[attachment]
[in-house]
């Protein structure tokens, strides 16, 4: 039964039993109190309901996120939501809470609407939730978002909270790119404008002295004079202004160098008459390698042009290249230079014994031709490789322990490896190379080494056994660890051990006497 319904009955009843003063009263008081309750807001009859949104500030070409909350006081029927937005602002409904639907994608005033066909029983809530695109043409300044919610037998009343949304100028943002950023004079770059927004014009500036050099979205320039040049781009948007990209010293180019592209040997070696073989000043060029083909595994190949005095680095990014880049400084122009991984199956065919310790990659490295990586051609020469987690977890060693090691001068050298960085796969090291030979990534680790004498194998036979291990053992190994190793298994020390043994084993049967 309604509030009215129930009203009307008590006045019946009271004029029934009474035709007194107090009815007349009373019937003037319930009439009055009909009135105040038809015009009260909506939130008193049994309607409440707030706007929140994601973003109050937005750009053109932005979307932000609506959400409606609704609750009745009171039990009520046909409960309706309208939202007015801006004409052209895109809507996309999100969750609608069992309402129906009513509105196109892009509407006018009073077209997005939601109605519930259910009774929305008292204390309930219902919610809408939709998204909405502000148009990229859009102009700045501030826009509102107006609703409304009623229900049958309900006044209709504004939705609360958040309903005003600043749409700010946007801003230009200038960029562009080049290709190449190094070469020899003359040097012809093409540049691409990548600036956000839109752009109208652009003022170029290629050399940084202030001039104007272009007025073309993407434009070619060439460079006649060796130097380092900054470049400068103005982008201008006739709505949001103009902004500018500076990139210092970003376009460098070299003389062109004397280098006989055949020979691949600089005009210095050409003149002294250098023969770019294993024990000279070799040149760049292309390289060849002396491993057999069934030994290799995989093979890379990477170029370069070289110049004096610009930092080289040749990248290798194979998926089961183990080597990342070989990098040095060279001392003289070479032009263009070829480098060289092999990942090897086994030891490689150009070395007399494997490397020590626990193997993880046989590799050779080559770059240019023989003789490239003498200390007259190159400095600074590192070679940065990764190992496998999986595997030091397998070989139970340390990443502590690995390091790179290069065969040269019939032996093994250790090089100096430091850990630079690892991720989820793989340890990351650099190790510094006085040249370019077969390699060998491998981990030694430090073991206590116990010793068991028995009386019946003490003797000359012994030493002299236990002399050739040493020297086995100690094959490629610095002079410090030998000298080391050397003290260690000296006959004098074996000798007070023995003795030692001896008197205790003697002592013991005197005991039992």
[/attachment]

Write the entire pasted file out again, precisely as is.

[in-house]
């Protein structure tokens, strides 16, 4: 039964039993109190309901996120939501809470609407939730978002909270790119404008002295004079202004160098008459390698042009290249230079014994031709490789322990490896190379080494056994660890051990006497 319904009955009843003063009263008081309750807001009859949104500030070409909350006081029927937005602002409904639907994608005033066909029983809530695109043409300044919610037998009343949304100028943002950023004079770059927004014009500036050099979205320039040049781009948007990209010293180019592209040997070696073989000043060029083909595994190949005095680095990014880049400084122009991984199956065919310790990659490295990586051609020469987690977890060693090691001068050298960085796969090291030979990534680790004498194998036979291990053992190994190793298994020390043994084993049967 309604509030009215129930009203009307008590006045019946009271004029029934009474035709007194107090009815007349009373019937003037319930009439009055009909009135105040038809015009009260909506939130008193049994309607409440707030706007929140994601973003109050937005750009053109932005979307932000609506959400409606609704609750009745009171039990009520046909409960309706309208939202007015801006004409052209895109809507996309999100969750609608069992309402129906009513509105196109892009509407006018009073077209997005939601109605519930259910009774929305008292204390309930219902919610809408939709998204909405502000148009990229859009102009700045501030826009509102107006609703409304009623229900049958309900006044209709504004939705609360958040309903005003600043749409700010946007801003230009200038960029562009080049290709190449190094070469020899003359040097012809093409540049691409990548600036956000839109752009109208652009003022170029290629050399940084202030001039104007272009007025073309993407434009070619060439460079006649060796130097380092900054470049400068103005982008201008006739709505949001103009902004500018500076990139210092970003376009460098070299003389062109004397280098006989055949020979691949600089005009210095050409003149002294250098023969770019294993024990000279070799040149760049292309390289060849002396491993057999069934030994290799995989093979890379990477170029370069070289110049004096610009930092080289040749990248290798194979998926089961183990080597990342070989990098040095060279001392003289070479032009263009070829480098060289092999990942090897086994030891490689150009070395007399494997490397020590626990193997993880046989590799050779080559770059240019023989003789490239003498200390007259190159400095600074590192070679940065990764190992496998999986595997030091397998070989139970340390990443502590690995390091790179290069065969040269019939032996093994250790090089100096430091850990630079690892991720989820793989340890990351650099190790510094006085040249370019077969390699060998491998981990030694430090073991206590116990010793068991028995009386019946003490003797000359012994030493002299236990002399050739040493020297086995100690094959490629610095002079410090030998000298080391050397003290260690000296006959004098074996000798007070023995003795030692001896008197205790003697002592013991005197005991039992």